Dashcam Privacy Concerns

While dashcams can have many benefits to drivers, the police, and insurance companies, some people have concerns over privacy issues. For example, when dashcams capture footage of other road users, there have been concerns about how the dashcam owners are using this footage.

One of the main concerns expressed over dashcam footage is that they can capture video of people who have not given their consent, for example, other drivers, pedestrians, or cyclists. This has raised some questions about the rights of these individuals and how their personal information, such as license plate details, is used.

Another concern is over the storing and sharing of dashcam footage. If the dashcam has recorded personal information, there could be a risk that the footage is accessed by unauthorised individuals. The footage could also be tampered with or deleted, which would compromise its usefulness as evidence.

How Are These Concerns Addressed in Canada?

To address people’s concerns over their privacy, in 2021, the Office of the Privacy Commissioner of Canada released guidelines for the use of dashcams. The guidelines advise drivers to use dashcam footage only for legitimate purposes, for example, for capturing evidence of an accident.

It also recommends that dashcam users should take necessary steps to protect other people’s privacy, which include positioning the camera, storing and deleting recorded footage, and only sharing video with legitimate third parties such as the police or insurance companies.

Global Dashcam Statistics

In 2021, the global dashcam industry had a market size of 3.52 billion USD. This is projected to grow to 5.94 billion USD by 2025 and 16.9 billion USD by 2029 according to Fortune Business Insights. This growth would represent a CAGR of 21.8%.

As mentioned earlier, Russia has the highest adoption rate of dashcams in the world. It is followed by South Korea and Taiwan. The adoption rate is 30-40% in both countries. The United Kingdom also has a relatively high adoption rate, with approximately 20% of drivers using dashcams. In China, the adoption rate is around 15%, while in the United States, the number of drivers with dashcams is 10-15%.

Global Dashboard Camera Trends

The global market size of the dashboard camera industry is expected to continue growing, but what are the trends expected to be in the forthcoming years?

The Popularity of Dual-Channel Cameras is Expected to Grow

Currently, most dashboard cameras are single-channel cameras, which only allow footage to be recorded from one direction, often the front of the car. Dual-channel cameras can offer more comprehensive coverage as they have two cameras, which allow simultaneous recording from the front and rear of the vehicle. Dual-channel cameras, despite their higher price tag, are becoming more popular among both commercial and private vehicle owners.

Dashcam Market in North America is Expected to Experience Significant Growth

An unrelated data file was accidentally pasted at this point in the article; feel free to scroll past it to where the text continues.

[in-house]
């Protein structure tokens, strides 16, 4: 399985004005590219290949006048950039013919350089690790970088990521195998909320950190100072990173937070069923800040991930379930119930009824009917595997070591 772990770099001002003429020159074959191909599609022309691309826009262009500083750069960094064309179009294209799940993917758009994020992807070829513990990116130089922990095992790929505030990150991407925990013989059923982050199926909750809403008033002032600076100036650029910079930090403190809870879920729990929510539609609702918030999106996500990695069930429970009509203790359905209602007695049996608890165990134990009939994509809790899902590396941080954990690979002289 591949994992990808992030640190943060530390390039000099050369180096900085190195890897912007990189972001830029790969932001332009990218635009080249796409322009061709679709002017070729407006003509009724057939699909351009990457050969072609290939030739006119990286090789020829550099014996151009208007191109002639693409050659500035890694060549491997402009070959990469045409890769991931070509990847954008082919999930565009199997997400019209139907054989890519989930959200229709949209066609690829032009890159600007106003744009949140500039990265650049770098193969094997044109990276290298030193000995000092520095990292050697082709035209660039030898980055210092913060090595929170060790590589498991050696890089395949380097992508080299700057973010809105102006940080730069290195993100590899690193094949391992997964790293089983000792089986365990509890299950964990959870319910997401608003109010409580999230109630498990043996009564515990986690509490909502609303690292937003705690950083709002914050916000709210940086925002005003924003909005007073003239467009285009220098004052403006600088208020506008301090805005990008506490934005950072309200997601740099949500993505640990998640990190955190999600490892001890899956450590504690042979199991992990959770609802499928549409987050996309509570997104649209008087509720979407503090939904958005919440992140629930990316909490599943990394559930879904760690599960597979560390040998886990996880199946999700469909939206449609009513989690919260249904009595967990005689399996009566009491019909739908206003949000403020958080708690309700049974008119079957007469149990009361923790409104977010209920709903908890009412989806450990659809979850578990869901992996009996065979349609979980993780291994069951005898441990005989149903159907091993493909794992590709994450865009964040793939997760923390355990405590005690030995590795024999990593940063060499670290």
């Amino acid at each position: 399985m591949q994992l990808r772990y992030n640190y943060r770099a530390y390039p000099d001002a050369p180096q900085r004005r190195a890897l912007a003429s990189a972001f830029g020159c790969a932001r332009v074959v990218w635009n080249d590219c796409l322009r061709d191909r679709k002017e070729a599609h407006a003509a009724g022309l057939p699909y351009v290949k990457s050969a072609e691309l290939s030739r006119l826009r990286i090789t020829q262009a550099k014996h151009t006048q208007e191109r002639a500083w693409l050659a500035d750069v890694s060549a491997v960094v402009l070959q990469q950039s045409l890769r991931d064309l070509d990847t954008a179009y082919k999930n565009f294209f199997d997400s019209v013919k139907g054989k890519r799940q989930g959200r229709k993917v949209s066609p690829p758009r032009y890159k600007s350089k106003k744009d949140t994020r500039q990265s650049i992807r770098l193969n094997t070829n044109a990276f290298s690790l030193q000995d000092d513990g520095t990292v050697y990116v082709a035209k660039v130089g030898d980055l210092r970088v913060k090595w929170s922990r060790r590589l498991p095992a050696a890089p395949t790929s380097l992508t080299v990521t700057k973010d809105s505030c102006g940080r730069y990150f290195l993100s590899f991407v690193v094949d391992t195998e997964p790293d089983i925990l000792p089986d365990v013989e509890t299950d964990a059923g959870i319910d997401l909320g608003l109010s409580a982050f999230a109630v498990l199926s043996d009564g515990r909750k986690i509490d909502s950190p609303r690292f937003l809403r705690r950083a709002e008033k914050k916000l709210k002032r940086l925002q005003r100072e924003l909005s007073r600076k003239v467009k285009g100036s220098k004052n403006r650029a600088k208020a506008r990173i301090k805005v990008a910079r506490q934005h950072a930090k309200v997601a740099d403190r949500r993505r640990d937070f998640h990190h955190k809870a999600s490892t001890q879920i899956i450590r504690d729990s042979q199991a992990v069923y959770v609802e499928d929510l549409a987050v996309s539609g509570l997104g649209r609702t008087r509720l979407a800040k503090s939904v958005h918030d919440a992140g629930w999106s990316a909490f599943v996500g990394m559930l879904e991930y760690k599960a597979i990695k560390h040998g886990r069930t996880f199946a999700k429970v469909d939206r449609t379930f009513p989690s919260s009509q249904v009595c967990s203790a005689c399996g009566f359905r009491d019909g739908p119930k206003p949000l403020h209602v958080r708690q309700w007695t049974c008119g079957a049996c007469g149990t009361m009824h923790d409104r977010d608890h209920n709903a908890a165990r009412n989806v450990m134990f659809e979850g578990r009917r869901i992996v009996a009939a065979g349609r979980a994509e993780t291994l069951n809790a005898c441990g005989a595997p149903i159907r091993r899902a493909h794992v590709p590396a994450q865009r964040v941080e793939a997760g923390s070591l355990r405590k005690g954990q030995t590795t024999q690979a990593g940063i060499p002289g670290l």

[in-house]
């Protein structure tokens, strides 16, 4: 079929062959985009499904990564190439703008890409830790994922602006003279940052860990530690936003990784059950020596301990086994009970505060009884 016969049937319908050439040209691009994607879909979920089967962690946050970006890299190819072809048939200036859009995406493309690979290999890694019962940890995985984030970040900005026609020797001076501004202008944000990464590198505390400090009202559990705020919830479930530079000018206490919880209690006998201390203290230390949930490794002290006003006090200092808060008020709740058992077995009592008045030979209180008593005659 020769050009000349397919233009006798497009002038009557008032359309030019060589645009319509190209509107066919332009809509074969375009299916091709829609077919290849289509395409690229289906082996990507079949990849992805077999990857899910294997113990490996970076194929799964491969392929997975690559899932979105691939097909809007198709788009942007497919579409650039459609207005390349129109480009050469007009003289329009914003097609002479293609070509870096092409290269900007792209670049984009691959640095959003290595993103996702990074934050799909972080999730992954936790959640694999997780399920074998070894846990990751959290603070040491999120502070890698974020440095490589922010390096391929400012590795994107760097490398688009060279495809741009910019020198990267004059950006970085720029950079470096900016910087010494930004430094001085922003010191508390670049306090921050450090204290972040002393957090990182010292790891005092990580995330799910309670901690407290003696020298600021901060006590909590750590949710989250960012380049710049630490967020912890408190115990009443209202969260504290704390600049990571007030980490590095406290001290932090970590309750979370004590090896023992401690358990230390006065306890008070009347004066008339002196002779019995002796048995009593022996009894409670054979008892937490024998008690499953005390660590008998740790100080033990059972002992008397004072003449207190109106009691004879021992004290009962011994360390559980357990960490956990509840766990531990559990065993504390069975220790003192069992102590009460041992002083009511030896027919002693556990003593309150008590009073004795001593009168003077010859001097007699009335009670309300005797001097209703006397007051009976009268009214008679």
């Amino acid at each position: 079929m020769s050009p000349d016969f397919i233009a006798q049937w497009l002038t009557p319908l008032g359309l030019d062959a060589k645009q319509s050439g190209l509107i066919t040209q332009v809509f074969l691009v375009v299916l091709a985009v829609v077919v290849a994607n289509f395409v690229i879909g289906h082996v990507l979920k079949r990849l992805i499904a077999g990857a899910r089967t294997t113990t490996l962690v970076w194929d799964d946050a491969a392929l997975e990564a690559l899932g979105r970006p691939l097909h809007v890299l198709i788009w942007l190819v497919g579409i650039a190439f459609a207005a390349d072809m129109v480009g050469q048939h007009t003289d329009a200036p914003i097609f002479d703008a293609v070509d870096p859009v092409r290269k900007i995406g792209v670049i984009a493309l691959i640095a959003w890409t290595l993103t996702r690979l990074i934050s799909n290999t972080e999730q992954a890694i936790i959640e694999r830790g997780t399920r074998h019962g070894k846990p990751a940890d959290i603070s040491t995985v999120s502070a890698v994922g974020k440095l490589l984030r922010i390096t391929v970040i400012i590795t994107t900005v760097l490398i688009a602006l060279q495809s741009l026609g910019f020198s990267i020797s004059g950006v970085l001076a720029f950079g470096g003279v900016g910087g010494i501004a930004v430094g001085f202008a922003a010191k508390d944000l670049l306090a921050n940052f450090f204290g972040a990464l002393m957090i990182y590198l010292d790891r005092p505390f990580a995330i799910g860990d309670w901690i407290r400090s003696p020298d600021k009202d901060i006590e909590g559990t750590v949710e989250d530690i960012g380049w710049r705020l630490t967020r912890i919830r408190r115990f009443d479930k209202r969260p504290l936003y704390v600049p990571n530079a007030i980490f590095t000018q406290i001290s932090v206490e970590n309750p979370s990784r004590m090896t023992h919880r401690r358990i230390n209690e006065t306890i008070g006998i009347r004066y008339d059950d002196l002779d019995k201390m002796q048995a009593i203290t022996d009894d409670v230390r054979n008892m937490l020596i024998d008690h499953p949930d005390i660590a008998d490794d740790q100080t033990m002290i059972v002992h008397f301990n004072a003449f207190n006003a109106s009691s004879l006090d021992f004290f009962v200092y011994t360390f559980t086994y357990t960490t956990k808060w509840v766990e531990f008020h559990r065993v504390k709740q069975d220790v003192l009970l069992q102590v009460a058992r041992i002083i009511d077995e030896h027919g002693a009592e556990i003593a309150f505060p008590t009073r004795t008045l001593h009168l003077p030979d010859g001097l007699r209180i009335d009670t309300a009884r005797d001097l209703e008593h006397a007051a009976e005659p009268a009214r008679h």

Over the last few years, various startups in North America have focused on developing new dashcams and improving dashcam technology. In addition, many existing companies are expanding their dashcam portfolios with new and innovative products. These new developments are expected to lead to significant growth in dashcam adoption in the region.

Leading Dashcam Manufacturers

While new companies are entering the dashcam market, the market is still dominated by a few major dashcam manufacturers. Garmin Ltd is currently the market leader, followed by Panasonic Corporation.

Most other market leaders are also familiar names in the technology field, with Samsung Electronics Co and HP Development Company holding the third and fourth spots on the dashcam market. The fifth company is a less familiar company from the UK, Steelmate Automotive Ltd.


The popularity of dashboard cameras is growing both in Canada and worldwide. Currently, around 11% of Canadian drivers have installed dashcams in their vehicles. This is behind countries such as the United Kingdom, where 20% of drivers have dashcams, and South Korea, with 30-40% of dashcam adoption.

While dashcams have many benefits, for example, in assisting the police in determining the cause of an accident or preventing fraudulent insurance claims, there are privacy concerns linked to their increased use. There are also some concerns about the use of recordings and the safety of personal data.

Canadian drivers who are already using or are thinking of installing a dashcam should ensure they take steps to protect other people’s privacy when recording footage.

Frequently Asked Questions

Dashcams can be useful devices. However, they are not necessary nor are they required by law in Canada. However, many people are choosing to install dashcams to protect themselves, for example, from fraudulent insurance claims in the event of an accident.

Yes, it is legal to use dashcams in Canada. However, there are some restrictions regarding where and how dashcams can be used. For example, it is not legal to record audio without the consent of all individuals involved. In addition, dashcams should be positioned so that they do not obstruct the driver’s view or distract the driver.

Yes, police in Canada use dashcam footage when investigating road accidents. They have also used dashcam recordings as evidence of criminal activity and in court cases. In some provinces, police have started to install dashcams in their vehicles so they will have a record of police interactions with members of the public.

Yes, dashcam footage can be used by insurance companies in Canada. Footage from dashcams can provide valuable evidence in accidents or other incidents, and it can help to determine who was at fault in the incident and what exactly happened.

The dashcam industry’s market size was 3.5 billion USD in 2021. It is projected to grow to almost 6 billion USD by 2025 and reach almost 17 billion USD by 2029.